This question already has an answer here:

What are the operators <<and < used for in Linux?

For example

cat << abc.txt

marked as duplicate by don_crissti, G-Man, cuonglm, Stephen Kitt, Archemar Aug 3 '15 at 8:09

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< is used to redirect input. Saying

command < file

executes command with file as input.

The << syntax is referred to as a here document. The string following << is a delimiter indicating the start and end of the here document.

$ cat abc.txt
cat: abc.txt: No such file or directory
$ cat << abc.txt
> Hello!
> Hey :)
> abc.txt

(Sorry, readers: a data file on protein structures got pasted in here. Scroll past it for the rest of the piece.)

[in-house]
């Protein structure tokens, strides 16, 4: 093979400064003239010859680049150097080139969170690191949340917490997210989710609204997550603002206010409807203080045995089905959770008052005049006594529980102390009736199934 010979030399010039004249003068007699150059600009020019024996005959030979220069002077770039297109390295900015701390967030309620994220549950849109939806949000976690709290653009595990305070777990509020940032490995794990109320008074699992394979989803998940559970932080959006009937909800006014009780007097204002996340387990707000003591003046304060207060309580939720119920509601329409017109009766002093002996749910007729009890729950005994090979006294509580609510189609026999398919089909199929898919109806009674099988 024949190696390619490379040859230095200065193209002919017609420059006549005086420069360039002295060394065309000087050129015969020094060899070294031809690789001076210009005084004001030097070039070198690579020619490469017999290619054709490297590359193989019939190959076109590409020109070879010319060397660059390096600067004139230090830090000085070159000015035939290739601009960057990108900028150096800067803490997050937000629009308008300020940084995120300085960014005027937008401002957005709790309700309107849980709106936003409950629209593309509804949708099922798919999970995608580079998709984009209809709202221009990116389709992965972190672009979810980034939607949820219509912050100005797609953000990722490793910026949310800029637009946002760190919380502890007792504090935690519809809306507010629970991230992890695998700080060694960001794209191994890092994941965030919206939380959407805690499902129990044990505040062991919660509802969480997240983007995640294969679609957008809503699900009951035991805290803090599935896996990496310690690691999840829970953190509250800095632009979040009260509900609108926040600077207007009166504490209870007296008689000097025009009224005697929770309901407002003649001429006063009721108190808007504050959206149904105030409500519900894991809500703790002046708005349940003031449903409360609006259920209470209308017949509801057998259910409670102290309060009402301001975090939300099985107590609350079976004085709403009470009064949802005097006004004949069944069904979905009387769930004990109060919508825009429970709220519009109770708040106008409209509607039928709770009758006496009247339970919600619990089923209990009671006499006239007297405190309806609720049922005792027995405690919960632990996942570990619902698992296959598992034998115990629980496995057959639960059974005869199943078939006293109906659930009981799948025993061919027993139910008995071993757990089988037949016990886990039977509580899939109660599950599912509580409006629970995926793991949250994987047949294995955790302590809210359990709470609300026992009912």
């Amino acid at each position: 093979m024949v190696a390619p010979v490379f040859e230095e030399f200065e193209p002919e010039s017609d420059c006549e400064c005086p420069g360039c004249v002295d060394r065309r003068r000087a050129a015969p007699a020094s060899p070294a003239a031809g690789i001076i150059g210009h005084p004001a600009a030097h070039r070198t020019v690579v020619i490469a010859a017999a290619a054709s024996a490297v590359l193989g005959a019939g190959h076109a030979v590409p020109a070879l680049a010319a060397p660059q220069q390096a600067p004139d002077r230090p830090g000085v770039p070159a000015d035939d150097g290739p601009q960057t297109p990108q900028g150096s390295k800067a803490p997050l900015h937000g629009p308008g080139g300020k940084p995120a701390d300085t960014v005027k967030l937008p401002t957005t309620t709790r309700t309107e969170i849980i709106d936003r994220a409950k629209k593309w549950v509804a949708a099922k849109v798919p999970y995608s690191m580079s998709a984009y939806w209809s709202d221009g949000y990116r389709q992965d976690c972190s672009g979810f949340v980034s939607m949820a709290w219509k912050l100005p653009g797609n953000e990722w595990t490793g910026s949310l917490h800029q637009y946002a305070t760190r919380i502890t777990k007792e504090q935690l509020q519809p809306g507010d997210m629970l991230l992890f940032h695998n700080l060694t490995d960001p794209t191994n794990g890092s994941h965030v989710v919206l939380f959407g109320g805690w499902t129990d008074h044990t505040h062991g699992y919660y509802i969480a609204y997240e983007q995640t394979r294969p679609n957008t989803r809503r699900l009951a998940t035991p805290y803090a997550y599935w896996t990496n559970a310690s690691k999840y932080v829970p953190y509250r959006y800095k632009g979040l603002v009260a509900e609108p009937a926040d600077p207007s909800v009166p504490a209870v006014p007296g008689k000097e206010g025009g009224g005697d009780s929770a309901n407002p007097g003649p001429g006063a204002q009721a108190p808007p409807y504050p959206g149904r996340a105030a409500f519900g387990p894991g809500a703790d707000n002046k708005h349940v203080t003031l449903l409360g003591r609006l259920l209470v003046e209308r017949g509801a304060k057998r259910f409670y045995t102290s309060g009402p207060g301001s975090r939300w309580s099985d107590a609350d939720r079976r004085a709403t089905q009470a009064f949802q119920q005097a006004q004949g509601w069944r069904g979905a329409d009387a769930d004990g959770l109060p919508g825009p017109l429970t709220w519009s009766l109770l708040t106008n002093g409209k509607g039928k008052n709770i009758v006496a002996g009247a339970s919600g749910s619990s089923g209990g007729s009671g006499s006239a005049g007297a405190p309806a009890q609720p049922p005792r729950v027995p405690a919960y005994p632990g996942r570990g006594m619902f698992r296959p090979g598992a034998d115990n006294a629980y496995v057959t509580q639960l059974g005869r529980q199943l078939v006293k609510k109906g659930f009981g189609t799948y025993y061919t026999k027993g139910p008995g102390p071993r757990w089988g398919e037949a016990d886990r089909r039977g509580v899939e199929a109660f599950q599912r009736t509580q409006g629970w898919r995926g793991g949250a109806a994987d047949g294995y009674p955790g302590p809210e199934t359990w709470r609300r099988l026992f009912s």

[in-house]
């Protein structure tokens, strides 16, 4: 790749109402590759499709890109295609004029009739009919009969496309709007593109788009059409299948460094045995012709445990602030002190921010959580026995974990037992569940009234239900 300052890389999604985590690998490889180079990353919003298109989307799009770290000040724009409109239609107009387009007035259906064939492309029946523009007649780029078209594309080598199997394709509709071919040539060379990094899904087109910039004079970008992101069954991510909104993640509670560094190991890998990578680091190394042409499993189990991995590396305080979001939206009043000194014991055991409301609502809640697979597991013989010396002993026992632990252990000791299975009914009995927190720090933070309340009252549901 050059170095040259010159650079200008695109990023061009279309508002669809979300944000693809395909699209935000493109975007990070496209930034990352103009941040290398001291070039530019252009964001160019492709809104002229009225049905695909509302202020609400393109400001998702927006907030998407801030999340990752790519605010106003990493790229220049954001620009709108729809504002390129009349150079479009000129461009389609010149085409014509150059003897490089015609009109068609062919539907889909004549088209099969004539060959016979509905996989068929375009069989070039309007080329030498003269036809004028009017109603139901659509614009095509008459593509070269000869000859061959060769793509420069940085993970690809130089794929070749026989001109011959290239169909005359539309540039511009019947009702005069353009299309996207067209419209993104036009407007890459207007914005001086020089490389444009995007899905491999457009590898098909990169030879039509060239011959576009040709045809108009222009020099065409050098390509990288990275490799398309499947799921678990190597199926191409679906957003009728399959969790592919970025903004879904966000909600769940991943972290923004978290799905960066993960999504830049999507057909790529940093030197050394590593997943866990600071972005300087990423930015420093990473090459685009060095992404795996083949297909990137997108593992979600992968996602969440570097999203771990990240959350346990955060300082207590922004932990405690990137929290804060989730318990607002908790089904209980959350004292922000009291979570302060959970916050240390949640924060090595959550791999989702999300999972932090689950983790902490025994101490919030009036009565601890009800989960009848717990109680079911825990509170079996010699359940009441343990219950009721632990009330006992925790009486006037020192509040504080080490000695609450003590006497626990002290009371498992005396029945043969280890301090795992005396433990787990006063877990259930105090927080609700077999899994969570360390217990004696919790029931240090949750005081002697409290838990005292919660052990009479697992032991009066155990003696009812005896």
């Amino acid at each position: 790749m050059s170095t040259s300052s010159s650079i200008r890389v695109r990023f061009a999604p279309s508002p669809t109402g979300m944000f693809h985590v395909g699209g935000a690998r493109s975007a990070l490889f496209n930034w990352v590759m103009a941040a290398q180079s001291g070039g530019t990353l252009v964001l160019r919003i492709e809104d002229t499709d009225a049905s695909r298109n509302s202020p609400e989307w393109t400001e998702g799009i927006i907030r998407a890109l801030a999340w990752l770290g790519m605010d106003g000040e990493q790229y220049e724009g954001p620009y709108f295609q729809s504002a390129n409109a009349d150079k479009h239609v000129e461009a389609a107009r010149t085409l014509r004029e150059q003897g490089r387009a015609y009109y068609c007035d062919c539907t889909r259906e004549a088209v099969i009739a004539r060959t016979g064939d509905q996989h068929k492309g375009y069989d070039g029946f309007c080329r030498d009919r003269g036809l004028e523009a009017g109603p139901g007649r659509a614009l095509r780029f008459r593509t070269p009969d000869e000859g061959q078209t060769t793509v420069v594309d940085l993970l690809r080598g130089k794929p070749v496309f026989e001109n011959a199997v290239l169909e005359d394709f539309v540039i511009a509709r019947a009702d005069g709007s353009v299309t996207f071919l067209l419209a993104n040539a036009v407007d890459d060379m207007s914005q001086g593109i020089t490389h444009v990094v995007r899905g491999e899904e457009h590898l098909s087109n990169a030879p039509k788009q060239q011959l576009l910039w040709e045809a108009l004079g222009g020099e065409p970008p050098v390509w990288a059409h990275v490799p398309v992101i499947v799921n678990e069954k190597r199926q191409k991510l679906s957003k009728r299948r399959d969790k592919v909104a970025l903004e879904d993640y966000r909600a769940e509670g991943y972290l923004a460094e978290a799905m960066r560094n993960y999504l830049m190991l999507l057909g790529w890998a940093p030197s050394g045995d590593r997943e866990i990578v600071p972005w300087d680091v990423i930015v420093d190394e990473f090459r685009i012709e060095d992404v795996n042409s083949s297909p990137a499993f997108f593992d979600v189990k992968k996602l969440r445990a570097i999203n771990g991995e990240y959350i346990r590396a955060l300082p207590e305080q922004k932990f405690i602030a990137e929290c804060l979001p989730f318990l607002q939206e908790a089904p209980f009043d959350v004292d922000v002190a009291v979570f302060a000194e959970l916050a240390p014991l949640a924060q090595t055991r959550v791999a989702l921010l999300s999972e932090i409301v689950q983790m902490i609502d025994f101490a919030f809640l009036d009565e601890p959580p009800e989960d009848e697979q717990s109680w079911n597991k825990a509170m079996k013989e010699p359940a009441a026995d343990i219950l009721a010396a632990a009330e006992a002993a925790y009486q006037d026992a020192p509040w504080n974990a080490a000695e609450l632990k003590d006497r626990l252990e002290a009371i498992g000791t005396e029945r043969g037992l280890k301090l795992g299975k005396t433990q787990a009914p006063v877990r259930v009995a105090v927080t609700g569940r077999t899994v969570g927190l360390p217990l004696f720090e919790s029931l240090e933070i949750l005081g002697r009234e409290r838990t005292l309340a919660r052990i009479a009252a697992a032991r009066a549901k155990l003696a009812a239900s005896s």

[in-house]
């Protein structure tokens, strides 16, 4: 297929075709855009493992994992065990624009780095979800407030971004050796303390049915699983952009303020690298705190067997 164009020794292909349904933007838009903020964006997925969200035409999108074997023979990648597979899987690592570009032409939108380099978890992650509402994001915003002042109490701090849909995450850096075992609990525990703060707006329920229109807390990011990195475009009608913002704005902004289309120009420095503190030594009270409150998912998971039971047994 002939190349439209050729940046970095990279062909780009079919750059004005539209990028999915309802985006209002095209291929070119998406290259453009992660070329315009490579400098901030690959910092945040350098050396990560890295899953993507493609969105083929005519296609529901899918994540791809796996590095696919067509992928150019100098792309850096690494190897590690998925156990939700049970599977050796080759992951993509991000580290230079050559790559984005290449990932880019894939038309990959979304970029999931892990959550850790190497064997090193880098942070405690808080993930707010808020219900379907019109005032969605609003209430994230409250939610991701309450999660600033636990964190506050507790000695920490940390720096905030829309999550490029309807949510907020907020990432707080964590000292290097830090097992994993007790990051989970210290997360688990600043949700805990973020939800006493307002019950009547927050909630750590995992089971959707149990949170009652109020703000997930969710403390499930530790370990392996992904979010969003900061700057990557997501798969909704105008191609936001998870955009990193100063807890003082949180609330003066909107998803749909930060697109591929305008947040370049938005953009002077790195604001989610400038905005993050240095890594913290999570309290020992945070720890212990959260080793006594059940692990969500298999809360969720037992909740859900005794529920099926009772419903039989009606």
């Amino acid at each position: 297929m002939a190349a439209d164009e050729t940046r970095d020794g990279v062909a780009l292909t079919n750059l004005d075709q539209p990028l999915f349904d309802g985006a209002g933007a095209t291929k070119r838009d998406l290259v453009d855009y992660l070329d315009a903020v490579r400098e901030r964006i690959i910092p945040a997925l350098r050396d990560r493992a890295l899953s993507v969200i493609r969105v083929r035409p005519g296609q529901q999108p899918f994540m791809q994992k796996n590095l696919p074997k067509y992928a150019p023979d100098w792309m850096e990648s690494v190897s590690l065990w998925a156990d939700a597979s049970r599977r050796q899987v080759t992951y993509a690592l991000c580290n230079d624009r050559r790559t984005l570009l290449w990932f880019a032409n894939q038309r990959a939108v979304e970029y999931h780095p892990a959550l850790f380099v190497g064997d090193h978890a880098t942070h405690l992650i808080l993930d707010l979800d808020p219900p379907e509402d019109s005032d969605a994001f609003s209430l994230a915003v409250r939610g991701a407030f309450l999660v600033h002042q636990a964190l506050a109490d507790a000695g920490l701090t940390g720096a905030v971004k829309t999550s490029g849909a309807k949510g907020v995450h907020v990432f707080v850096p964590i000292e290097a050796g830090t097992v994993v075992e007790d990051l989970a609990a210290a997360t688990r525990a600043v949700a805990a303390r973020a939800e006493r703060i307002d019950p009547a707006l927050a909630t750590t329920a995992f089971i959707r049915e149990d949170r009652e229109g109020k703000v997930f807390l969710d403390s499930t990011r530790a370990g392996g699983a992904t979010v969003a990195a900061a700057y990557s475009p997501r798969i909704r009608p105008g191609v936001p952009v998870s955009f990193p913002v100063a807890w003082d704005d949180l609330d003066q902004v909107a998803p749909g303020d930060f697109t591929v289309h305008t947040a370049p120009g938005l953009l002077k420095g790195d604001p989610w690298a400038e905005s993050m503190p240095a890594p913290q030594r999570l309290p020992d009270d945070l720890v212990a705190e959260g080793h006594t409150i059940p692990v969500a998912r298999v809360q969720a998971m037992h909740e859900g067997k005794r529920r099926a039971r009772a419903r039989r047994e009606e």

Hey :)

<< doesn't indicate any sort of indirection.

You might also want to refer to redirection and here document.

  • I personnaly still don't understand – Kiwy Feb 10 '14 at 8:54
  • @Kiwy What is it that you don't understand? – devnull Feb 10 '14 at 8:55
  • Well reading it third time I start to understand you should express it as a end of input delimiter instead it would be way more clear than writing some script and explaining after. – Kiwy Feb 10 '14 at 8:57
  • @devnull : so, << will act as input if i say grep "somestring" << filename.txt ...just asking to clear out my head on this!! – NoobEditor Feb 10 '14 at 8:58
  • 1
    @NoobEditor You might want to refer to a couple of links added in the answer. – devnull Feb 10 '14 at 9:08

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